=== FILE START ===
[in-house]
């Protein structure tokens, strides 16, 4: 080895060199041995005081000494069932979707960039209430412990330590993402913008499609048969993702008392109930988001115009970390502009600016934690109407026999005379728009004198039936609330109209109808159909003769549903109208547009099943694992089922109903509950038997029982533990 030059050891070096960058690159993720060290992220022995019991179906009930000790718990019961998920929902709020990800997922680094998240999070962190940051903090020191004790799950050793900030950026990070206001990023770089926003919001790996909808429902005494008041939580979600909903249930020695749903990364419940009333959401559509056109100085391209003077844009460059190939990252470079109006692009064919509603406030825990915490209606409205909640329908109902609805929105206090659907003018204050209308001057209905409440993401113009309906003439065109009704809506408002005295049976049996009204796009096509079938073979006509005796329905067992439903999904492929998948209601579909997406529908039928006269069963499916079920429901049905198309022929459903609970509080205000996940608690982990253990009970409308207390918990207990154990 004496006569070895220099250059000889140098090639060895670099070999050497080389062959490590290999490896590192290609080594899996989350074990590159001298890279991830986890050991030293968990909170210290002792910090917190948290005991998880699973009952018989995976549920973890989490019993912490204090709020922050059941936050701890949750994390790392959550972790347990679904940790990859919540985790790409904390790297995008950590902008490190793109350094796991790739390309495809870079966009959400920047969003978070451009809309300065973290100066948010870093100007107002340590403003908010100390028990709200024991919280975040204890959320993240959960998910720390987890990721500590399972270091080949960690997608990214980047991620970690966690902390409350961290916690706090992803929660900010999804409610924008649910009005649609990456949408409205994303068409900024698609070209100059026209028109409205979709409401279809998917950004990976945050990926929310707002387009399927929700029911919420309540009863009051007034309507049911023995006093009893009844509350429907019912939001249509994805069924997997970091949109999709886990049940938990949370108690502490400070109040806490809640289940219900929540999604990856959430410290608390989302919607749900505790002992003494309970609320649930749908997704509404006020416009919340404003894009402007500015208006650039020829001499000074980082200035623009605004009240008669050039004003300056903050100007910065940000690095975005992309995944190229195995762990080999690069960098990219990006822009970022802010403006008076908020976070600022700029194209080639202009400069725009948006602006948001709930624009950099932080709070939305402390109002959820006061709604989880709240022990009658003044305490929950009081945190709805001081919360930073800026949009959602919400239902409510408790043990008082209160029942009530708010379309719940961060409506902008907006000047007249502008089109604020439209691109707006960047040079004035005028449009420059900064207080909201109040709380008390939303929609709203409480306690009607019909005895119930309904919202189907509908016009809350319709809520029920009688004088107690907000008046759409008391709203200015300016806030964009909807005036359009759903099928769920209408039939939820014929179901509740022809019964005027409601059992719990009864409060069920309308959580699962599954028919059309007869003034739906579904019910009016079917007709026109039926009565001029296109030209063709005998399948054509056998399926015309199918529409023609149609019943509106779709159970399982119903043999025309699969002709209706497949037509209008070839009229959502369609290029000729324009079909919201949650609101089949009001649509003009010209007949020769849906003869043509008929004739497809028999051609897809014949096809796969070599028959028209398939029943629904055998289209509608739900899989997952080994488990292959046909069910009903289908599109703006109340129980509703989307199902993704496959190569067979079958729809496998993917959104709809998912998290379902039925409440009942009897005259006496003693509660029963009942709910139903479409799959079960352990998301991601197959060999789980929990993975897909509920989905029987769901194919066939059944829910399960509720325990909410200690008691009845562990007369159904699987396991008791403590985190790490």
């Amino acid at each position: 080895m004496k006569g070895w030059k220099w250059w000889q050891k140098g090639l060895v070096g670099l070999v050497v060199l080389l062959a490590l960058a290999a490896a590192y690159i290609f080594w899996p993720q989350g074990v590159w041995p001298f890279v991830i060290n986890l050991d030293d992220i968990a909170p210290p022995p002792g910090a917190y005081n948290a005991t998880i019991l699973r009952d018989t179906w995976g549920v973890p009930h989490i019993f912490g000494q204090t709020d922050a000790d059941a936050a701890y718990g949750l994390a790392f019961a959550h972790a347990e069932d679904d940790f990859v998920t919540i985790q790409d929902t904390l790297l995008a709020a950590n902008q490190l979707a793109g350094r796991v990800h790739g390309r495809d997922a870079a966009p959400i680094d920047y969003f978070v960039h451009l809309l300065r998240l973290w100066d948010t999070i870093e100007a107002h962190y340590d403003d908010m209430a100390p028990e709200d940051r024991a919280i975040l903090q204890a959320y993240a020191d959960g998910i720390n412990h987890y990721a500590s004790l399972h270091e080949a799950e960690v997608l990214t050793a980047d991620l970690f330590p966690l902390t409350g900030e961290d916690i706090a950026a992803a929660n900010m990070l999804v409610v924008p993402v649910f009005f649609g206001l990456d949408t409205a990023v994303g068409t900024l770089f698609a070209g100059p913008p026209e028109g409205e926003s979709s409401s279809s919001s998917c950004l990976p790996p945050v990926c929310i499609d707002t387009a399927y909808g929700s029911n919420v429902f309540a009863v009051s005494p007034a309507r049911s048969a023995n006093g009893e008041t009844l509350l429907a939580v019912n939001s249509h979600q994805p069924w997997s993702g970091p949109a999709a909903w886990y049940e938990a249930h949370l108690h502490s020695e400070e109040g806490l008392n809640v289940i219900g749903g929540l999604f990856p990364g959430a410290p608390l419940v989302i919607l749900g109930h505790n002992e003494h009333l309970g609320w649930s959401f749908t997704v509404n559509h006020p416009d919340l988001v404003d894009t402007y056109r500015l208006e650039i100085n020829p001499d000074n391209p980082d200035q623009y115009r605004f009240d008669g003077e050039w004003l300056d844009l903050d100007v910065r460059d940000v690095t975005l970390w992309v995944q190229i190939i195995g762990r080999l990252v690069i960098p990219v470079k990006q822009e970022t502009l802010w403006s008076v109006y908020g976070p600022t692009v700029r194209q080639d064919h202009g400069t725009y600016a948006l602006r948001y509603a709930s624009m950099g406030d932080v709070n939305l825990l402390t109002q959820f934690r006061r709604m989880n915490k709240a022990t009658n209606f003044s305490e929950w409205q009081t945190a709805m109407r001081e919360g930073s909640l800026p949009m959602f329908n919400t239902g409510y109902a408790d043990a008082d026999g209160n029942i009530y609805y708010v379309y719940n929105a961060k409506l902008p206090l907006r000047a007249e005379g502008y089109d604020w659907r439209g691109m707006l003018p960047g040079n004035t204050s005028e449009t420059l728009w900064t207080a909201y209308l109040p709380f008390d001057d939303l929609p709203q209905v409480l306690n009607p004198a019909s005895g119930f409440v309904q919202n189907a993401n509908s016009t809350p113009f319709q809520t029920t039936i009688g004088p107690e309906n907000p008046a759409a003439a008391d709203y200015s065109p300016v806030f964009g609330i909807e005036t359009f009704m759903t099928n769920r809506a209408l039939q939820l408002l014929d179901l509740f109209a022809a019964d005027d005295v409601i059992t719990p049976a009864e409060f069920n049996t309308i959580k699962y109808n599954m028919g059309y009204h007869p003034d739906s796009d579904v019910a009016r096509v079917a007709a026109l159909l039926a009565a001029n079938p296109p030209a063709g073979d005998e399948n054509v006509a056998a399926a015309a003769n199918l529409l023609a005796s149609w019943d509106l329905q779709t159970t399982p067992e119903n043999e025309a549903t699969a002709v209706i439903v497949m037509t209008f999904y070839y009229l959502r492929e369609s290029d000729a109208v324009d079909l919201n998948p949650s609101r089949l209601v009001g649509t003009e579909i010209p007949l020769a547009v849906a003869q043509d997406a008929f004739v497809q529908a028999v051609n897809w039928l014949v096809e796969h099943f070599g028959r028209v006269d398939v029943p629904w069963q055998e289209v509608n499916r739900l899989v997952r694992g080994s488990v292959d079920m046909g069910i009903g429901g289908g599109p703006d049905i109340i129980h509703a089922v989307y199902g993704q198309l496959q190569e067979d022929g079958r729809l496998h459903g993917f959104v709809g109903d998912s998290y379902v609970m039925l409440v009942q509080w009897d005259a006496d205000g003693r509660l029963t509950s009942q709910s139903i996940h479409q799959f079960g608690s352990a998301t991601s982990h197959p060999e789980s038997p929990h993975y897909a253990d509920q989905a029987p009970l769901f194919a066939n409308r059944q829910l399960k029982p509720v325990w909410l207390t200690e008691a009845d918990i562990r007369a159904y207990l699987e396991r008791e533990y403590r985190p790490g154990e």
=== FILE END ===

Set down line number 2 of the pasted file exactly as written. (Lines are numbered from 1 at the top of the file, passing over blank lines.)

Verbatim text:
């Protein structure tokens, strides 16, 4: 080895060199041995005081000494069932979707960039209430412990330590993402913008499609048969993702008392109930988001115009970390502009600016934690109407026999005379728009004198039936609330109209109808159909003769549903109208547009099943694992089922109903509950038997029982533990 030059050891070096960058690159993720060290992220022995019991179906009930000790718990019961998920929902709020990800997922680094998240999070962190940051903090020191004790799950050793900030950026990070206001990023770089926003919001790996909808429902005494008041939580979600909903249930020695749903990364419940009333959401559509056109100085391209003077844009460059190939990252470079109006692009064919509603406030825990915490209606409205909640329908109902609805929105206090659907003018204050209308001057209905409440993401113009309906003439065109009704809506408002005295049976049996009204796009096509079938073979006509005796329905067992439903999904492929998948209601579909997406529908039928006269069963499916079920429901049905198309022929459903609970509080205000996940608690982990253990009970409308207390918990207990154990 004496006569070895220099250059000889140098090639060895670099070999050497080389062959490590290999490896590192290609080594899996989350074990590159001298890279991830986890050991030293968990909170210290002792910090917190948290005991998880699973009952018989995976549920973890989490019993912490204090709020922050059941936050701890949750994390790392959550972790347990679904940790990859919540985790790409904390790297995008950590902008490190793109350094796991790739390309495809870079966009959400920047969003978070451009809309300065973290100066948010870093100007107002340590403003908010100390028990709200024991919280975040204890959320993240959960998910720390987890990721500590399972270091080949960690997608990214980047991620970690966690902390409350961290916690706090992803929660900010999804409610924008649910009005649609990456949408409205994303068409900024698609070209100059026209028109409205979709409401279809998917950004990976945050990926929310707002387009399927929700029911919420309540009863009051007034309507049911023995006093009893009844509350429907019912939001249509994805069924997997970091949109999709886990049940938990949370108690502490400070109040806490809640289940219900929540999604990856959430410290608390989302919607749900505790002992003494309970609320649930749908997704509404006020416009919340404003894009402007500015208006650039020829001499000074980082200035623009605004009240008669050039004003300056903050100007910065940000690095975005992309995944190229195995762990080999690069960098990219990006822009970022802010403006008076908020976070600022700029194209080639202009400069725009948006602006948001709930624009950099932080709070939305402390109002959820006061709604989880709240022990009658003044305490929950009081945190709805001081919360930073800026949009959602919400239902409510408790043990008082209160029942009530708010379309719940961060409506902008907006000047007249502008089109604020439209691109707006960047040079004035005028449009420059900064207080909201109040709380008390939303929609709203409480306690009607019909005895119930309904919202189907509908016009809350319709809520029920009688004088107690907000008046759409008391709203200015300016806030964009909807005036359009759903099928769920209408039939939820014929179901509740022809019964005027409601059992719990009864409060069920309308959580699962599954028919059309007869003034739906579904019910009016079917007709026109039926009565001029296109030209063709005998399948054509056998399926015309199918529409023609149609019943509106779709159970399982119903043999025309699969002709209706497949037509209008070839009229959502369609290029000729324009079909919201949650609101089949009001649509003009010209007949020769849906003869043509008929004739497809028999051609897809014949096809796969070599028959028209398939029943629904055998289209509608739900899989997952080994488990292959046909069910009903289908599109703006109340129980509703989307199902993704496959190569067979079958729809496998993917959104709809998912998290379902039925409440009942009897005259006496003693509660029963009942709910139903479409799959079960352990998301991601197959060999789980929990993975897909509920989905029987769901194919066939059944829910399960509720325990909410200690008691009845562990007369159904699987396991008791403590985190790490």